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Cystic Ovaries in Dairy Cattle – Causes and Treatment Protocols

Cystic ovaries are a fairly common finding on fresh cow checks at herd healths, and can have a significant impact on the success of your breeding program if left undetected and untreated. Cows with cysts do not ovulate and cycle normally, and this can lead to delays in timely breeding. Cysts increase the time to first conception by an average of 13 days, and raises the calving to conception interval by an average of 33 days. Cystic cows require more services per conception, have reduced conception rates after treatment, and ultimately are more likely to be culled from the herd.

Follicular cysts are the most common type, and are by simplest definition, a follicle that has grown larger than normal and not ovulated, and persists for an abnormal amount of time in the absence of a corpus luteum (CL). Cysts are larger than 2.5 cm and can be diagnosed by ultrasound or manual palpation. The majority of cystic cows just show a lack of estrus behaviour, but rarely they can be seen as cows that are frequently in heat.



Failure of ovulation and development of a cyst can be due to a number of things that disrupt the normal pathway of hormone signals from brain to ovary. There are several risk factors that predispose cows to developing cysts:

  • Summer heat and heat stress: increases risk by 2.6 

  • High milk production: increases metabolism of steroid hormones in the liver, leading to lower levels of hormones (particularly progesterone - the hormone in CIDRs and PRIDs) needed for normal cyclic activity.

  • Older cows

  • High body condition scores at freshening

  • Abnormal transition period: twins, retained placenta, metritis, ketosis and negative energy balance 

  • Genetic predisposition: but difficult to select for in any economically efficient way.


Many of these factors are related to proper management of transition cows and heat abatement, which can be applicable to numerous other economically and reproductively important diseases on the farm. Reduction of cystic cows is just one of the many benefits to good management of transition cows.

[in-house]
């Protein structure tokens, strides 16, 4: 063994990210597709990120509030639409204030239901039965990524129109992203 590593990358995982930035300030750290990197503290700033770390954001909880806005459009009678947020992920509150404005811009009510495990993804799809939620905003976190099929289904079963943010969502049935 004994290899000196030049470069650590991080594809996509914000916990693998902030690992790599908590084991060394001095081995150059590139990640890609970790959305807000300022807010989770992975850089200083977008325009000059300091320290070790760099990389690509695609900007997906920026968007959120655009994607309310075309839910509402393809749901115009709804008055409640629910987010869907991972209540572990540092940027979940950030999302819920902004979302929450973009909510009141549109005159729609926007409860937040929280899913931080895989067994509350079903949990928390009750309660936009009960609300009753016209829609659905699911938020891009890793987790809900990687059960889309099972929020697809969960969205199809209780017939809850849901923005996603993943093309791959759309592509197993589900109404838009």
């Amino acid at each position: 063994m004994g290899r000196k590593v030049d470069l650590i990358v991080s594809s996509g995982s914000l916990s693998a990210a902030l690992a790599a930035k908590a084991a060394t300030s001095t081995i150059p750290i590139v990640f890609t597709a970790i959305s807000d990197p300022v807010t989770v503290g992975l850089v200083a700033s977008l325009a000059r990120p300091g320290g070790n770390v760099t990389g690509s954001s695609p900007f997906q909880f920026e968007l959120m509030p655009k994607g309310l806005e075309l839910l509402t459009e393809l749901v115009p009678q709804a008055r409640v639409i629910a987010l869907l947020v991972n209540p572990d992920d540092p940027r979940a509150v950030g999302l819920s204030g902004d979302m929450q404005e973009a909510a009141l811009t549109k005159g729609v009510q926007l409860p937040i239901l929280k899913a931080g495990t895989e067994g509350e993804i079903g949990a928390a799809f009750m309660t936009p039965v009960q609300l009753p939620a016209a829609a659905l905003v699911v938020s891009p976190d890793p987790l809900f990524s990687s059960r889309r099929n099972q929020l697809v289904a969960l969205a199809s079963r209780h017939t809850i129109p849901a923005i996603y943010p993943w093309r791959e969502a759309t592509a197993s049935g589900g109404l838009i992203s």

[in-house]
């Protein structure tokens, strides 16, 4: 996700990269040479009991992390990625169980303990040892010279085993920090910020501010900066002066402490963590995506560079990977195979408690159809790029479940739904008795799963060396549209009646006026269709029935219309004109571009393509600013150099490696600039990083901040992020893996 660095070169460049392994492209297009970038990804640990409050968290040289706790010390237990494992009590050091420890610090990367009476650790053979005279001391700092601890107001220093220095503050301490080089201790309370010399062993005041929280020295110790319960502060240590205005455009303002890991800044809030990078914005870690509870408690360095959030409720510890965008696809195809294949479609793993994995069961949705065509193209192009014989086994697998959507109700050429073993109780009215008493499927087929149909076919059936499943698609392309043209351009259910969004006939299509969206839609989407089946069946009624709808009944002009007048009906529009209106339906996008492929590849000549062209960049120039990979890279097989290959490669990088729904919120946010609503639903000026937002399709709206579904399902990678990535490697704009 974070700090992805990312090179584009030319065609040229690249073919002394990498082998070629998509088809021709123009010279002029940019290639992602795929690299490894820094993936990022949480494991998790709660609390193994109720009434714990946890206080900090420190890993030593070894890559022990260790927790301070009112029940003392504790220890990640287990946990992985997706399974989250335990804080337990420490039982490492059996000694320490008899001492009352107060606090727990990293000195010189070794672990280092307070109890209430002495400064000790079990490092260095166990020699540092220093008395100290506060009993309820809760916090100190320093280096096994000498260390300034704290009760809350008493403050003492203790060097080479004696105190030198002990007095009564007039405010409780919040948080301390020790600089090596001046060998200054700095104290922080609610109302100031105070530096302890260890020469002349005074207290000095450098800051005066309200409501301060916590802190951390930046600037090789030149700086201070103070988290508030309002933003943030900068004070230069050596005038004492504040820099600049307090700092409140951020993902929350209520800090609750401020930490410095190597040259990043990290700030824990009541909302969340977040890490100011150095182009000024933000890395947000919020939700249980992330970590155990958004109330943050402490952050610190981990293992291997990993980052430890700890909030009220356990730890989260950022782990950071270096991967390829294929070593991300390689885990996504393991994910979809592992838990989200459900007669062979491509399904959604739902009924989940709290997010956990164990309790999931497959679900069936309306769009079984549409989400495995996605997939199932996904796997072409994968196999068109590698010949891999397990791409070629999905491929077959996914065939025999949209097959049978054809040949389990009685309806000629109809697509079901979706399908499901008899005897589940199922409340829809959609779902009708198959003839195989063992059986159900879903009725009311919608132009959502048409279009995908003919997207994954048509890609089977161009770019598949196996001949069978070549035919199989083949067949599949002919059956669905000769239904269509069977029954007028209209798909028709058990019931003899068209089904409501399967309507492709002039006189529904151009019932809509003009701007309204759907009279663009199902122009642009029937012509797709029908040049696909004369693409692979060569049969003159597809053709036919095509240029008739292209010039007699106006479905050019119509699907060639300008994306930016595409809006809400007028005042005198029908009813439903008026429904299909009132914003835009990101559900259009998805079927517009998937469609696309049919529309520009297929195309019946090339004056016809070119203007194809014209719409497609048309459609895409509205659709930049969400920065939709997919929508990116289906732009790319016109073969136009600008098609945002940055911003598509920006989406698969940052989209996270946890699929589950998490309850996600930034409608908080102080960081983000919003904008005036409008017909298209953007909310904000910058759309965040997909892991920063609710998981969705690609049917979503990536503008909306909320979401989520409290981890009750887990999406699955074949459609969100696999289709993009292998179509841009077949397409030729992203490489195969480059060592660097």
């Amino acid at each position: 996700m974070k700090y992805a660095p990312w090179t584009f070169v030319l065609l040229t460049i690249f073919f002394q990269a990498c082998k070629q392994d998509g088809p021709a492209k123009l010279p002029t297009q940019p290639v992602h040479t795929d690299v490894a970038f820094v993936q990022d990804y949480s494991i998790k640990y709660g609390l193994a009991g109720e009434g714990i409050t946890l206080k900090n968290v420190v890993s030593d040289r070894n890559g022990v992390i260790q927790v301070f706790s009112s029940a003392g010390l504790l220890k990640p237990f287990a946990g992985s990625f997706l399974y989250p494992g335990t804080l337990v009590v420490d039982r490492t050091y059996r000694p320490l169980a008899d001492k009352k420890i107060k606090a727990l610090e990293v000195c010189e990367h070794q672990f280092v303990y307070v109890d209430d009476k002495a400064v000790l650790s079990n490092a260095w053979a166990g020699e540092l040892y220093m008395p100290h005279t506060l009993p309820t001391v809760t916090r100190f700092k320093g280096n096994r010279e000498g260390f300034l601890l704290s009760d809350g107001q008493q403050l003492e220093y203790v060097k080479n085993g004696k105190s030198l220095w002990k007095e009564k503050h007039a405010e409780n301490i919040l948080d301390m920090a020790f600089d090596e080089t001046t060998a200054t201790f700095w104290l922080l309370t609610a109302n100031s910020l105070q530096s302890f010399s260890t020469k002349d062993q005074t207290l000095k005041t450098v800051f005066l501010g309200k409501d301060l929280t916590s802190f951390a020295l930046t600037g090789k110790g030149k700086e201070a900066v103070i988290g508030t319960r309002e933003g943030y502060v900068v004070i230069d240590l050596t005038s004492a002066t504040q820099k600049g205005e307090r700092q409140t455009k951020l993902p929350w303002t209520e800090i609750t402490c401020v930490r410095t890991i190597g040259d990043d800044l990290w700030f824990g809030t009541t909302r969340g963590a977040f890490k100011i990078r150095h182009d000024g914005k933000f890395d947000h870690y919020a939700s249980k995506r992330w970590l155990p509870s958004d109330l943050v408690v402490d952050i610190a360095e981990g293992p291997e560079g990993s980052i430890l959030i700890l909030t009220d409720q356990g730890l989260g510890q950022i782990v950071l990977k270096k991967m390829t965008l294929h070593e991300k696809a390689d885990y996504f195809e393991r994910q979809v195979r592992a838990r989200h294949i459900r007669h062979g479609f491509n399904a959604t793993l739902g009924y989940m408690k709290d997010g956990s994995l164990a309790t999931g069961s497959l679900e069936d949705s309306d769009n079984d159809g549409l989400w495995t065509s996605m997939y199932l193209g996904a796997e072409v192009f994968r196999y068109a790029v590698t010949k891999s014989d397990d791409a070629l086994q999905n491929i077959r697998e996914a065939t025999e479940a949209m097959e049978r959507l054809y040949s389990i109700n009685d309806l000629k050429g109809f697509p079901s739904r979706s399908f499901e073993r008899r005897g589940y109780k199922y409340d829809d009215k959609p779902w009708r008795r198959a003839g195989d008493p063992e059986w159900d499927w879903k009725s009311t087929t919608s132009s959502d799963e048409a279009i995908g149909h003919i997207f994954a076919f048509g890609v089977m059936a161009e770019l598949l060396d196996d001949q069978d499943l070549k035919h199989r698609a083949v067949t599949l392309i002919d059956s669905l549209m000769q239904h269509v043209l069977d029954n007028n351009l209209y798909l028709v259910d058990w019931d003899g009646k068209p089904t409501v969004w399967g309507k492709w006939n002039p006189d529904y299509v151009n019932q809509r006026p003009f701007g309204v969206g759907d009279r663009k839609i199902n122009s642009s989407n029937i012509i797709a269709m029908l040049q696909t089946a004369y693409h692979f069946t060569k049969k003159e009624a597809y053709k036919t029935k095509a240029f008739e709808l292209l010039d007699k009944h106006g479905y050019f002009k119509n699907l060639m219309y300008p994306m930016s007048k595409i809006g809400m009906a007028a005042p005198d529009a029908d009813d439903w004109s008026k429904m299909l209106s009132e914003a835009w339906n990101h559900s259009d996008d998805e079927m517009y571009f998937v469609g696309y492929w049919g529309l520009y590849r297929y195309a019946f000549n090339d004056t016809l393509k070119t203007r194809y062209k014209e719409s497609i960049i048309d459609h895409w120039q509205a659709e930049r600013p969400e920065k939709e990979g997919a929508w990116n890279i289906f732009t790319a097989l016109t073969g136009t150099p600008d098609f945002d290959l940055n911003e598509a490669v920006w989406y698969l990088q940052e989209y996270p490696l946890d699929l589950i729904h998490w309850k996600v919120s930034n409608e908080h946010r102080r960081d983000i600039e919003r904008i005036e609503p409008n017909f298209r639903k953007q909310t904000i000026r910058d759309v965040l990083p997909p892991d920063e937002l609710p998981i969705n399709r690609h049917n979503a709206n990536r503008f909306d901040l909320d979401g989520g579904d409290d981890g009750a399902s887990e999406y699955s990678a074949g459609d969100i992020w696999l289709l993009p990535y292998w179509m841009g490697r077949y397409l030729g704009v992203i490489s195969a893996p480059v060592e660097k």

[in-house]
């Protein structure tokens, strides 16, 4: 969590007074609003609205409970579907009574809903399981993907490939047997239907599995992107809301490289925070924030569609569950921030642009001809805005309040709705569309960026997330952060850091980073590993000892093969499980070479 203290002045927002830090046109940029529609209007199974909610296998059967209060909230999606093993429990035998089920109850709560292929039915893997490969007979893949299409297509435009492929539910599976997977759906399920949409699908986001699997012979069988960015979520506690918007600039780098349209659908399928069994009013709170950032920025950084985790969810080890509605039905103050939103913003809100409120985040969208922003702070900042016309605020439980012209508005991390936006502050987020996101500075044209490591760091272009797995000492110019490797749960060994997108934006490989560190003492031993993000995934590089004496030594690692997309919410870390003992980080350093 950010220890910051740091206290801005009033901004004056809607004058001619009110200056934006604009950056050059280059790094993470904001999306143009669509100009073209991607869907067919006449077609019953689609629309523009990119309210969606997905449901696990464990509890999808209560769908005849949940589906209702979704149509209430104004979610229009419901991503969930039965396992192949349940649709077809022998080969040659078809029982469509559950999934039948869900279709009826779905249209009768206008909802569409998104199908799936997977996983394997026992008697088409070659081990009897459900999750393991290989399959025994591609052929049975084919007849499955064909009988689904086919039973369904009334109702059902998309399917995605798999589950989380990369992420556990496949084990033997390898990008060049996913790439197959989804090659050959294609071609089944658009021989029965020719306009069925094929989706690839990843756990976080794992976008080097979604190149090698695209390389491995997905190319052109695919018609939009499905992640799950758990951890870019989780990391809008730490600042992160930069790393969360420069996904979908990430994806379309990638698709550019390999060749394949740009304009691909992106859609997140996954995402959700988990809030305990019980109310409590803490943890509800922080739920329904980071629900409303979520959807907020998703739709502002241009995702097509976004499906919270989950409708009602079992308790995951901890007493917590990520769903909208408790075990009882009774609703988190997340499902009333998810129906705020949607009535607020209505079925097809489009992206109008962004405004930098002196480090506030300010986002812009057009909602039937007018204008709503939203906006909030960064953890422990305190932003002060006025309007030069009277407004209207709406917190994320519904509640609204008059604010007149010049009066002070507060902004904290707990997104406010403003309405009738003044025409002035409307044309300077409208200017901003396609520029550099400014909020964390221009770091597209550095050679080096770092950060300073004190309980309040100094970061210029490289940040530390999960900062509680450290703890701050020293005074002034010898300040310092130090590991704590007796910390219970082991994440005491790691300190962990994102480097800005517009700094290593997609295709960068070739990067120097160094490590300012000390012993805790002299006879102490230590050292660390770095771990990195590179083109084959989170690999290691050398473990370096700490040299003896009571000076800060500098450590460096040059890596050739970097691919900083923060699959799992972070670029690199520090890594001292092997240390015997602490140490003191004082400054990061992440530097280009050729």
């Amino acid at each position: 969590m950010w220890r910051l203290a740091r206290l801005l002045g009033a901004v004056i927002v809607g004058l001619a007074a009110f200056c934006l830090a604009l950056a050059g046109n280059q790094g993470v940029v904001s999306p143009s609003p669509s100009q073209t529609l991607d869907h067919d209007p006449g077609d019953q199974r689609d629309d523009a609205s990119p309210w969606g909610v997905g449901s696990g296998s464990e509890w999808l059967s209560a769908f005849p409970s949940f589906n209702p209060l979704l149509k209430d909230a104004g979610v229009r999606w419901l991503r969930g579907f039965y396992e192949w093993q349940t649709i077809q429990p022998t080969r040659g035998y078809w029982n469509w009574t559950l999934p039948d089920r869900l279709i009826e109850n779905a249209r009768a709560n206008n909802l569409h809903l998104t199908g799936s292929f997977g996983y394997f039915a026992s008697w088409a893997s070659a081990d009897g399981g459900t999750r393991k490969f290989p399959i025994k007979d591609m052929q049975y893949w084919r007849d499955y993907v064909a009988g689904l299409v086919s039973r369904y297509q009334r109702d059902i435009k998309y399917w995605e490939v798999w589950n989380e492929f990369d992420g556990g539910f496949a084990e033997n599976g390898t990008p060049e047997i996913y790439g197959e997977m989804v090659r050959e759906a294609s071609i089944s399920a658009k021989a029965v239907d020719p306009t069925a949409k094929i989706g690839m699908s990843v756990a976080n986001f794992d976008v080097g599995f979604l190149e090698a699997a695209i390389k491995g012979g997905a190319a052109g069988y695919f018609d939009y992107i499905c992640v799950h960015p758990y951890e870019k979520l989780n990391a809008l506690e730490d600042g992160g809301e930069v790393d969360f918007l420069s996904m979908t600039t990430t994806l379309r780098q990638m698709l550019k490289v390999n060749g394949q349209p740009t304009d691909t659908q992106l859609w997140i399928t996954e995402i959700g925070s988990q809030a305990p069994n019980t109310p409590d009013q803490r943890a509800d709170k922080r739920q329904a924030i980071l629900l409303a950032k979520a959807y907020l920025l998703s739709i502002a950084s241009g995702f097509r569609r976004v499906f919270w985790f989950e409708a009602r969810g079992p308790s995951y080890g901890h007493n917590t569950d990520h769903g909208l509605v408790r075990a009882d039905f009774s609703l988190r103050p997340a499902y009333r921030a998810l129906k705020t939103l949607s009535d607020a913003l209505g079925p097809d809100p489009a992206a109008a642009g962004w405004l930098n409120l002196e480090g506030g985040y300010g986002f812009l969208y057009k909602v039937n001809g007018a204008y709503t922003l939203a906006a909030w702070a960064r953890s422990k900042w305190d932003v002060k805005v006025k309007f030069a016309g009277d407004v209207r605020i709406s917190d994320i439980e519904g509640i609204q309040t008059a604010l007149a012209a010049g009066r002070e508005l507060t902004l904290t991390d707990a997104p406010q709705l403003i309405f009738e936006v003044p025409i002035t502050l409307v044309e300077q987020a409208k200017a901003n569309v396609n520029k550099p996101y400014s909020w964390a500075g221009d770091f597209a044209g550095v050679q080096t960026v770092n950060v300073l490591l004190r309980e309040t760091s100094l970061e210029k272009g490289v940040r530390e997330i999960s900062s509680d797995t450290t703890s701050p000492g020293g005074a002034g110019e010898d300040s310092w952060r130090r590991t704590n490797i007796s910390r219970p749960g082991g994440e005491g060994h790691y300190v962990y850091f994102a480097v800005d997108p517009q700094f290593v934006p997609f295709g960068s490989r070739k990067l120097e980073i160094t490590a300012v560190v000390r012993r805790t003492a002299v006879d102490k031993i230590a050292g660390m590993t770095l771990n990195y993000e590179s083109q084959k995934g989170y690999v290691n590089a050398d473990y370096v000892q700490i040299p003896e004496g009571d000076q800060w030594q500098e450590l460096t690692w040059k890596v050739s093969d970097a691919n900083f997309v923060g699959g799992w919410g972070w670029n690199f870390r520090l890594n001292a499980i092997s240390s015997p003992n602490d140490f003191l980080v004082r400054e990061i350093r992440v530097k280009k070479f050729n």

So how do we treat cystic cows?


It can vary depending on your breeding program, underlying cause, and how many DIM the cyst is identified. Most of our herds do fresh checks at herd health starting at 27 DIM or so. If a cyst is identified at this earlier point, our priority is to get rid of the cyst and get the cow to resume cycling before it gets time to breed. Many herds will get another check before breeding, allowing for us to recheck the cow to make sure the cyst is gone. At this point, treatment usually includes a shot of GnRH (Fertiline) to try and ovulate the cyst, followed by prostaglandin (Lutalyse or Estrumate) 10 days later to lyse the corpus luteum (CL) formed after ovulation of the cyst, and resume normal cycling. When that cow is subsequently checked and the cyst is resolved, first breeding can occur following your normal protocol (natural heat, or by using hormonal manipulation). 


However, if the cyst is identified closer to 50 DIM, we might want to start a protocol that allows for a timed AI on that cow in order to get timely resolution of the cyst and breeding. There are 2 main options for this: 

  • Ovsynch/GLG protocol

  • Ovsynch/GLG protocol plus a progesterone implant (CIDR or PRID) inserted the day of the first needle (Fert) and removed at the time of the first prostaglandin (Lute or Estrumate) shot 7 days later. 


Several studies have compared these 2 treatment protocols and their success rates. Recall that one of the causes of cystic cows is a low progesterone environment, such that inserting a vaginal progesterone slow release implant can increase the likelihood of resumption of normal cycling, even when the original cystic structure remains on the ovary.  A recent study showed that the difference in conception rates between both treatments was not statistically significant, however the Ovsynch+CIDR protocol was higher than just Ovsynch (39% compared to 29.5%). As well, conception rates were affected negatively by various factors including: hot weather, increased parity, poor body condition score (3.0 or less), and the cow’s DIM being greater than 90 days at time of treatment. These variables amounted to statistically significant differences in conception rates, and should be taken into account when deciding how to treat an individual cow. 


Lastly, a study out of the US also looked at the economic impact of both timed AI protocols for cyst treatment. Even with the higher conception rates with the Ovsynch+CIDR program, the Ovsynch-only protocol turned out to be more profitable ($73 compared to $56) per cow. These are American numbers, so take it with a bit of caution. Ovysnch+CIDR protocols can be a good option for persistently cystic cows, or for older, skinny cows that are longer in DIM or during hot weather.  





Rosenberg, L. M. 2010. Cystic Ovaries in Dairy Cattle. Dairy Science Department, California Polytechnic State University. 


Khalil, A. Y. 2019. Comparative Efficacy of Two Synchronization of Ovulation Regimens in the Treatment of Cystic Ovarian Disease in Dairy Cows. AJVS. Vol. 62(1): 61-71. 


Brito, L. F. C., Palmer, C. W. 2004. Cystic Ovarian Disease in Dairy Cattle. Large Animal Veterinary Rounds, Department of Large Animal Clinical Sciences, Western College of Veterinary Medicine. Vol. 4(10). 

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